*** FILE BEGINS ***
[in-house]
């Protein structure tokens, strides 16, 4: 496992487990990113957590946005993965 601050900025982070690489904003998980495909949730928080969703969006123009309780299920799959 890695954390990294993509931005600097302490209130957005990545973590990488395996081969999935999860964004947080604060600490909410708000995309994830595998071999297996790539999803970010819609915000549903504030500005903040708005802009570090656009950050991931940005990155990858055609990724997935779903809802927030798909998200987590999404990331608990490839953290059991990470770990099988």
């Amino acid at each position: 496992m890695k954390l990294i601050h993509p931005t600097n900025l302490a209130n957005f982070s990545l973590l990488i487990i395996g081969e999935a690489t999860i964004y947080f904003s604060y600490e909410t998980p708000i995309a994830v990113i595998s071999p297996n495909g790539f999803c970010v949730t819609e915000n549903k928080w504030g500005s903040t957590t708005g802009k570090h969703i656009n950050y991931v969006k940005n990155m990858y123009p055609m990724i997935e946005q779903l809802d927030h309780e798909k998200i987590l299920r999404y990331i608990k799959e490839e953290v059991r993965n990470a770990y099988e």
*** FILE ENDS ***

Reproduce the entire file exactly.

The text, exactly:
[in-house]
């Protein structure tokens, strides 16, 4: 496992487990990113957590946005993965 601050900025982070690489904003998980495909949730928080969703969006123009309780299920799959 890695954390990294993509931005600097302490209130957005990545973590990488395996081969999935999860964004947080604060600490909410708000995309994830595998071999297996790539999803970010819609915000549903504030500005903040708005802009570090656009950050991931940005990155990858055609990724997935779903809802927030798909998200987590999404990331608990490839953290059991990470770990099988």
């Amino acid at each position: 496992m890695k954390l990294i601050h993509p931005t600097n900025l302490a209130n957005f982070s990545l973590l990488i487990i395996g081969e999935a690489t999860i964004y947080f904003s604060y600490e909410t998980p708000i995309a994830v990113i595998s071999p297996n495909g790539f999803c970010v949730t819609e915000n549903k928080w504030g500005s903040t957590t708005g802009k570090h969703i656009n950050y991931v969006k940005n990155m990858y123009p055609m990724i997935e946005q779903l809802d927030h309780e798909k998200i987590l299920r999404y990331i608990k799959e490839e953290v059991r993965n990470a770990y099988e």